Serum samples were used to measure the concentration of anti-SARS-CoV-2 IgG antibody using the chemiluminescence immunoassay analyzer (Xiamen Innodx Biotech Co., Ltd). According to the manufacturer’s instructions, results with S/CO (sample cut-off value) ≥ 1.0 were regarded as positive. Immunogenicity was defined as post-vaccination positivity of SARS-COV-2 antibody (S/CO ≥ 2) that was weakly positive (1 < S/CO < 2).
The safety analysis included all participants who received both doses of the vaccine. Immunogenicity analysis was based on the participants who completed their assigned two dose vaccination schedule and with available antibody results. Data were analyzed descriptively in an explorative way. The continuous variables were shown as mean ± standard deviation (S.D.), and the categorical variables as numbers and percentages. Pearson χ2 test or Fisher’s exact test was used for the analysis of categorical outcomes. The analyses were carried out with R software (version 4.1, R Core Team, 2022; R: A language and environment for statistical computing. R Foundation for Statistical Computing, Vienna, Austria. URL https://www.R-project.org). All tests of hypotheses were considered significant when the two-sided p-value was < 0.05.
Clinical characteristics of the cohort are presented in Table 1. A total of 1926 participants were invited to join this study, among which 381 participants had a history of allergic diseases: allergic rhinitis (n = 236); asthma (n = 15); allergic dermatitis (n = 37); eczema (n = 58); and urticaria (n = 86). Detailed information of allergic status is described in Additional file 1: Table S3. All subjects in this study received two doses of inactivated SARS-CoV-2 vaccine.
Administration of the inactivated SARS-CoV-2 vaccine was safe and well tolerated by all the participants, with no participant experiencing a serious event and none was hospitalized. Figure 1 shows the local and systemic reactions occurring within the first week after vaccination. Pain at the injection site within seven days after first injection was the most commonly reported local reaction, occurring in 31.0% of the participants with AD and 18.9% in CG, respectively (P < 0.001) (Table 2). After the second injection, 26.0% of the participants with AD reported injection site pain, while 15.0% reported this in the CG group (P < 0.001). After the first dose, systemic events were more frequently reported in patients with AD than CG (30.2 vs. 22.9%, P < 0.001), including fatigue (16.3 vs. 9.8%, P < 0.001), vertigo (5.8 vs. 3.2%, P = 0.019), diarrhea (3.1 vs. 1.6%, P = 0.039), skin rash (3.2 vs. 1.2%, P = 0.008) and sore throat (2.9 vs. 1.7%, P = 0.152). After the second dose, systemic events occurred less frequently, affecting 17.1% of the participants with AD and 11.1% of the CG (P = 0.002). The occurrence of fatigue (7.9 vs. 5.0%, P = 0.027), vertigo (2.6 vs. 1.6%, P = 0.188), diarrhea (0.8 vs. 0.9%, P = 0.933), skin rash (1.6 vs. 0.5%, P = 0.041) and sore throat (1.8 vs. 1.0%, P = 0.197) decreased both in participants with AD and CG group after the second injection. Overall, lower rates of local and systemic reactive events were observed after the second dose than that of the first dose in both participants with AD and in the CG.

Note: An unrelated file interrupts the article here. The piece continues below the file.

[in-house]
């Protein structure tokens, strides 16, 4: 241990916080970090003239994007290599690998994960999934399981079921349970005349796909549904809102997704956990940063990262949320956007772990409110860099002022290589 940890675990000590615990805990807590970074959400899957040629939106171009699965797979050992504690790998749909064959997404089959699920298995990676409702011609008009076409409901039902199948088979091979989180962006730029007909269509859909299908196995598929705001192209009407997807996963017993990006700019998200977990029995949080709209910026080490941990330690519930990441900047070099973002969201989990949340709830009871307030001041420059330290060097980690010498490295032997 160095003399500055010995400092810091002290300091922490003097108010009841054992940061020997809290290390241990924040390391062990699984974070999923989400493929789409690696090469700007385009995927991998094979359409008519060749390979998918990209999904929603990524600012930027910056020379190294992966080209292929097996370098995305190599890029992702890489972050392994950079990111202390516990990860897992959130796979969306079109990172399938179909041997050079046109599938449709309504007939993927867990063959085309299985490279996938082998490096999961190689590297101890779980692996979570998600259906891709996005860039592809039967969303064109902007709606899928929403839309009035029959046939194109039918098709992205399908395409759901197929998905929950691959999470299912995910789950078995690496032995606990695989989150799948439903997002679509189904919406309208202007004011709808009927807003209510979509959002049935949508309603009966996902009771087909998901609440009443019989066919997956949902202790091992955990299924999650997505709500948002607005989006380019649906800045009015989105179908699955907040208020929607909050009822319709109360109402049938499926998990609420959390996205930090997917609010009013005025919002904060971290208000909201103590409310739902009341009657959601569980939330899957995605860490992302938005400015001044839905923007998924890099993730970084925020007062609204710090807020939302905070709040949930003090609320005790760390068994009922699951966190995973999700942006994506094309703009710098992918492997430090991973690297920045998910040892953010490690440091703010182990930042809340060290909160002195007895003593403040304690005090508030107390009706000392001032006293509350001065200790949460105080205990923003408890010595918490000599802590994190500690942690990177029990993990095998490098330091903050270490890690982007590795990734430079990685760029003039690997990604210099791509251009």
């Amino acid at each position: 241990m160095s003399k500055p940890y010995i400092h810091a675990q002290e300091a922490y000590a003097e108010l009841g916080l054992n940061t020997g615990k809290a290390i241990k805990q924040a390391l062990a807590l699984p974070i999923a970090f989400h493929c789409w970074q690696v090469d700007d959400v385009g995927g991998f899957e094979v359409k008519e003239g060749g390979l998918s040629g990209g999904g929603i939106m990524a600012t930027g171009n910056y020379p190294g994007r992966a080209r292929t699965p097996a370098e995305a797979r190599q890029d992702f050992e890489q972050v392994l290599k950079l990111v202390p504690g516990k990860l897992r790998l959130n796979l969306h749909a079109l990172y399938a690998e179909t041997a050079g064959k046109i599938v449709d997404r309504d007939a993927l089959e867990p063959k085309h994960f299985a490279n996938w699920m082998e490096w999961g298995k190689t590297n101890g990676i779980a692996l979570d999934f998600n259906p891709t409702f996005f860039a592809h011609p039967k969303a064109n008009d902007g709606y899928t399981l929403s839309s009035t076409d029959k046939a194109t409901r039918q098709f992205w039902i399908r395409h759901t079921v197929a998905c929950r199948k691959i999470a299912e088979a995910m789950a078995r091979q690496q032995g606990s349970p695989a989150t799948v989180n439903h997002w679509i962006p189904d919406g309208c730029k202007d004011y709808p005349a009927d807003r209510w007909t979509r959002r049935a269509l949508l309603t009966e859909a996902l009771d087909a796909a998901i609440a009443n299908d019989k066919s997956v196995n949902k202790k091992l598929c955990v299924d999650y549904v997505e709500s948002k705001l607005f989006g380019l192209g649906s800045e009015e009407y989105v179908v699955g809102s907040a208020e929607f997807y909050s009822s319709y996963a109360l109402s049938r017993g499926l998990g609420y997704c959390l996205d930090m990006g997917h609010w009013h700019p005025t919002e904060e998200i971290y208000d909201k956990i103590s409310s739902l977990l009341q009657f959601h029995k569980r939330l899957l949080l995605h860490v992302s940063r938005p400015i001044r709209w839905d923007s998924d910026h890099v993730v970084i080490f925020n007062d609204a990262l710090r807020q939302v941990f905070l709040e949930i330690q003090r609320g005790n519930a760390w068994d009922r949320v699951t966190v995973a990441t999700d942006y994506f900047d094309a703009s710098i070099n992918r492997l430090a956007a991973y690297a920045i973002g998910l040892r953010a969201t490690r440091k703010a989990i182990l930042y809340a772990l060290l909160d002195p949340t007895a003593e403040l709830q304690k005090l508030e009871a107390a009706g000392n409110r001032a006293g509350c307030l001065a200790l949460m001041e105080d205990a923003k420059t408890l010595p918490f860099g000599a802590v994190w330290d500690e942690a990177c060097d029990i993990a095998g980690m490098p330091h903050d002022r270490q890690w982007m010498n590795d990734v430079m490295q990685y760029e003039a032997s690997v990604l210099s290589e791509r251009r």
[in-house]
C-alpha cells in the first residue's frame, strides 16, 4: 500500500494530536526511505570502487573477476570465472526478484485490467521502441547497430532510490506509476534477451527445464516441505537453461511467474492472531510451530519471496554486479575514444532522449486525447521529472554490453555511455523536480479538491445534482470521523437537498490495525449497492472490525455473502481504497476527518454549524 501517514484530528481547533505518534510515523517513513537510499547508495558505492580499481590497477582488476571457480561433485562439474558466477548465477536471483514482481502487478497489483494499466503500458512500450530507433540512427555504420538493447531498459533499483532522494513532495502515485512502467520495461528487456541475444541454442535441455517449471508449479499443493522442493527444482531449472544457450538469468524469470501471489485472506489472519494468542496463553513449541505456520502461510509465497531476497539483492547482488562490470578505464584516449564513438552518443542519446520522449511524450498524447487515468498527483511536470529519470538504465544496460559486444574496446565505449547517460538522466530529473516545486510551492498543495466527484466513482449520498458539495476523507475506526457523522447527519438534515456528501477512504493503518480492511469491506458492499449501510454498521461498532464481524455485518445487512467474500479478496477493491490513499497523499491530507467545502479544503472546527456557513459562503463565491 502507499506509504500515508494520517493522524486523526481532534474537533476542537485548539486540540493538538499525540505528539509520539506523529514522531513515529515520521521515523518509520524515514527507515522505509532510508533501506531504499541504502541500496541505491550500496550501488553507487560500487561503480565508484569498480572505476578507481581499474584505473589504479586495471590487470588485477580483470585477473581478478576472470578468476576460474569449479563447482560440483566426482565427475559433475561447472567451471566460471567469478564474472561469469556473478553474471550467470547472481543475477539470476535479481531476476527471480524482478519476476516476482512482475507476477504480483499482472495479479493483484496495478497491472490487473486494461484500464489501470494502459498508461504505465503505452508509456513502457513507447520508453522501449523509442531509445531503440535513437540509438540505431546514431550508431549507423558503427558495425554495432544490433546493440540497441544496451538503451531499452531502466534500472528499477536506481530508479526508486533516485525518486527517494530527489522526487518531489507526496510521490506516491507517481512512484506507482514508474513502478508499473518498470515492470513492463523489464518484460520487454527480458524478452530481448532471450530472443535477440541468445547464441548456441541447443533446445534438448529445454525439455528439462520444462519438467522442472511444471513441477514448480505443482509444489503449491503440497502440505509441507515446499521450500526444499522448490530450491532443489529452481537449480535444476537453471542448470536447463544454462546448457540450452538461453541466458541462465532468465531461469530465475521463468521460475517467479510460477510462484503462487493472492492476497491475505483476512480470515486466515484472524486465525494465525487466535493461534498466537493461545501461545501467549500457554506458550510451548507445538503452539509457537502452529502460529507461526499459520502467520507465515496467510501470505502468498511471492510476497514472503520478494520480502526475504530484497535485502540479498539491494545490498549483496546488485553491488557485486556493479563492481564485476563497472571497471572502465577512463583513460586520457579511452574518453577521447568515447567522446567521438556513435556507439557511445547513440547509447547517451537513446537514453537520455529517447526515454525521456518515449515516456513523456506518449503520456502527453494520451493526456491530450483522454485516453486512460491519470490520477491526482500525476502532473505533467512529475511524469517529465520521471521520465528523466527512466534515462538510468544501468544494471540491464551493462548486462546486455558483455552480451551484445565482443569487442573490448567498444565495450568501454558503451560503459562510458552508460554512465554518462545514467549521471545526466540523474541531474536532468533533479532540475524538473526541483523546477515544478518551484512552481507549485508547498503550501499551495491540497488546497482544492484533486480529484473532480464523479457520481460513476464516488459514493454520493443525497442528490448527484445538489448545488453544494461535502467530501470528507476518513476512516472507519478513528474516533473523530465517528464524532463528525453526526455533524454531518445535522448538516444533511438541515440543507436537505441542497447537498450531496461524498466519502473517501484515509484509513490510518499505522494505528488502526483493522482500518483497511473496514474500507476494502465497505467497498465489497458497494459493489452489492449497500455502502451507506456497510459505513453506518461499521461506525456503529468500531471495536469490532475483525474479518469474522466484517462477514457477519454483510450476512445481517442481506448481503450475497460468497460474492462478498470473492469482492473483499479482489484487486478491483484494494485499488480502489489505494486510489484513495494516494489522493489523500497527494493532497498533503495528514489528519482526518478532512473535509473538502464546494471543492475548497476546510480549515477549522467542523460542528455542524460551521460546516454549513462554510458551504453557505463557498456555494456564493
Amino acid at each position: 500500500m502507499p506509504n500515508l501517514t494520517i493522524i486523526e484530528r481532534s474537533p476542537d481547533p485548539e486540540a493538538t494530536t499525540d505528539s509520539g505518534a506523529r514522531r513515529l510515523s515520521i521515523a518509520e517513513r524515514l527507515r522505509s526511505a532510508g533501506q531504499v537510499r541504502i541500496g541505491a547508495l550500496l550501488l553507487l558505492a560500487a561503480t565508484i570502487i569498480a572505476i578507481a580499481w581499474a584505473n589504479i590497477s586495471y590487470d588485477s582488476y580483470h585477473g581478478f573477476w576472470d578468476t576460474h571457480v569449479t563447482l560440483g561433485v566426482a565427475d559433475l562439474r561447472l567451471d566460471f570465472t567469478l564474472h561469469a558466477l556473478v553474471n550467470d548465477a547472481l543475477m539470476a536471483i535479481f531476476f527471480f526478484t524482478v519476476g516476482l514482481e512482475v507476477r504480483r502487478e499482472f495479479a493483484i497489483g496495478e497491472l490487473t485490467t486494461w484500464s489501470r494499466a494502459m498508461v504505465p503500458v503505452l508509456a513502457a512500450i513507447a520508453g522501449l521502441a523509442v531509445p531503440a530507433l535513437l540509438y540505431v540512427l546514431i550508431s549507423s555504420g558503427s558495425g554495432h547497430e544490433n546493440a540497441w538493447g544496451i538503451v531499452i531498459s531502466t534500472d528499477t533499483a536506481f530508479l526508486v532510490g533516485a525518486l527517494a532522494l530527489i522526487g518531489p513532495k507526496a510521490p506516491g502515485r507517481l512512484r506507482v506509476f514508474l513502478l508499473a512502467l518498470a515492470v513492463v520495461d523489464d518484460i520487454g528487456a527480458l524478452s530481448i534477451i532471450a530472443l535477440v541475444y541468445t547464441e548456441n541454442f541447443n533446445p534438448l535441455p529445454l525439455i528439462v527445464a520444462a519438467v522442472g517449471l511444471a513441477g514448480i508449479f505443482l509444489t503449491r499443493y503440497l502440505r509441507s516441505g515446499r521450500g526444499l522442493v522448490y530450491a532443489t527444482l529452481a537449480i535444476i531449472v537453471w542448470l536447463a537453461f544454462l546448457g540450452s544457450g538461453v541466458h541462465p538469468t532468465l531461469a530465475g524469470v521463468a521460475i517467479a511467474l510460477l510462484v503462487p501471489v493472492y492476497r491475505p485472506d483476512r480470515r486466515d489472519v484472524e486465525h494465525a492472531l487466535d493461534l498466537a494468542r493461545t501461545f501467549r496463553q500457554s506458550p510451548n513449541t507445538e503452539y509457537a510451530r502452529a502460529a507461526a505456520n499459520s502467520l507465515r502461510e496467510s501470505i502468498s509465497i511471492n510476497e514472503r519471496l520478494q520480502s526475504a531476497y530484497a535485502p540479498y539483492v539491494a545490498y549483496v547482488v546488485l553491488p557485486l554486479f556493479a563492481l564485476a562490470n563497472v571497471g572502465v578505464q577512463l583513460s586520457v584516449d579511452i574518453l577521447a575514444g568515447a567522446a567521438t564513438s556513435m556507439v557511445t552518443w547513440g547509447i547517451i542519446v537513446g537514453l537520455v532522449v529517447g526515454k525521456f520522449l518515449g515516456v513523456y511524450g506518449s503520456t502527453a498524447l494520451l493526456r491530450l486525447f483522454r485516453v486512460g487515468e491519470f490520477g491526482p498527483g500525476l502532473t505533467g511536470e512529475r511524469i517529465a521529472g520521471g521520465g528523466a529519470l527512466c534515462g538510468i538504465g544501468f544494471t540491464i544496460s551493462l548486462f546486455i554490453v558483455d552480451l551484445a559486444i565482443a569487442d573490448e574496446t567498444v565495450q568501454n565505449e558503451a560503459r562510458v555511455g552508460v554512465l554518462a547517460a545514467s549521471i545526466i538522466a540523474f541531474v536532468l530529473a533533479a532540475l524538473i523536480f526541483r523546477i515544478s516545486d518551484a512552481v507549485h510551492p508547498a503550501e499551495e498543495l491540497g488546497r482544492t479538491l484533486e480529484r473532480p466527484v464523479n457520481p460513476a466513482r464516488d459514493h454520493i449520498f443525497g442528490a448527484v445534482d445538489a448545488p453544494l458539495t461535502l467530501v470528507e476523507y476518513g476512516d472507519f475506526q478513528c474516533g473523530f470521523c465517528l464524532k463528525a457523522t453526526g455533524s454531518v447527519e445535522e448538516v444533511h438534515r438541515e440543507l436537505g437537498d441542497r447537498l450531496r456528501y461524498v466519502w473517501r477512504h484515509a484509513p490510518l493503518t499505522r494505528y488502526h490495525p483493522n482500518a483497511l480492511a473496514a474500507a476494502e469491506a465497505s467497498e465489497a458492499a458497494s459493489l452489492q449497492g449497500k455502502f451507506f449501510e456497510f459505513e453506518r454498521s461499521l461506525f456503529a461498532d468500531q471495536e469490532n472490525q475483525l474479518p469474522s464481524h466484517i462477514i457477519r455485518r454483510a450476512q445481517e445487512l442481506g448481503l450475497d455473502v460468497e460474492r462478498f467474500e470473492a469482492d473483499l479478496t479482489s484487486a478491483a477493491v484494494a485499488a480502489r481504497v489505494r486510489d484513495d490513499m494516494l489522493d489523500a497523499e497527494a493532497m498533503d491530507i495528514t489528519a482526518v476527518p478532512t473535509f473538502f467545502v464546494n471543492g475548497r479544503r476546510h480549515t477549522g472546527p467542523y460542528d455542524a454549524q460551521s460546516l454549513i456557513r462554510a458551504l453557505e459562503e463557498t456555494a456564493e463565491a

Among participants with AR, the most frequently reported vaccine reactions were pain at the injection site after the first dose (30.1 vs. 18.9%, P < 0.001) (Fig. 2; Table 3). After the second dose, pain at the injection site was present in 27.1% of the participants with AR. Systemic events were reported in 30.5 and 17.8% of the participants with AR after the first and second doses, respectively. Fatigue (16.9 vs. 9.8%, P < 0.001), vertigo (5.1 vs. 3.2%, P = 0.149) and diarrhea (4.2 vs. 1.6%, P = 0.011) were the most frequent reactions after the first injection. As predicted, fatigue (8.9 vs. 5.0%, P = 0.014), vertigo (2.5 vs. 1.6%, P = 0.312) and diarrhea (0.8 vs. 0.9%, P = 0.778) occurred less often after the second injection.
There were 162 participants with ADD (allergic dermatitis disease) enrolled in this study. After the first dose, the most frequently reported vaccine reactions in participants with ADD were pain at the injection site (32.1% vs. 18.9%, P < 0.001), fatigue (17.3% vs. 9.8%, P = 0.003), vertigo (6.2% vs. 3.2%, P = 0.054), headache (4.9% vs. 1.1%, P < 0.001), skin rash (5.6% vs. 1.2%, P < 0.001) and sore throat (3.7% vs. 1.7%, P = 0.155) (Fig. 3; Table 4). Similarly, after the second dose, fatigue (8.0% vs. 5.0%, P = 0.099), vertigo (2.5% vs.1.6%, P = 0.633), headache (1.2% vs. 0.3%, P = 0.137), skin rash (3.7% vs. 0.5%, P < 0.001) and sore throat (2.5% vs. 1.0%, P = 0.219) decreased in participants with ADD (Table 4). For participants with eczema and urticaria, fatigue, headache, sore throat, skin rash, and vertigo were the most commonly reported systemic reactions after the first dose (Additional file 1: Table S4). However, no headache or vertigo was observed following the second dose in participants with eczema. For patients with urticaria, new or worsened muscle pains were slightly increased after the second injection, affecting 4.7% of participants.
The concentration of anti-SARS-CoV-2 IgG antibody in serum samples were measured 4 weeks after the second dose. There were 83 participants with AD and 308 participants in the CG group with available antibody results. Nearly all participants had positive antibodies and participants with AD had higher frequencies (83 (100.0%) versus 306 (99.4%)), and had higher levels of S/CO ≥ 2 (79 (95.2%) versus 277 (89.9%), P = 0.192) compared with the CG (Additional file 1: Table S5).
In this large sample size study of inactivated SARS-CoV-2 vaccine in participants with AD, we found a good safety profile with no serious local or systemic reactogenicity events related to the vaccine. The immunogenicity rate was similar in patients with AD when compared with that of the control group. To the best of our knowledge, this is the first study to evaluate the safety and immunogenicity of inactivated SARS-CoV-2 vaccines in patients with AD.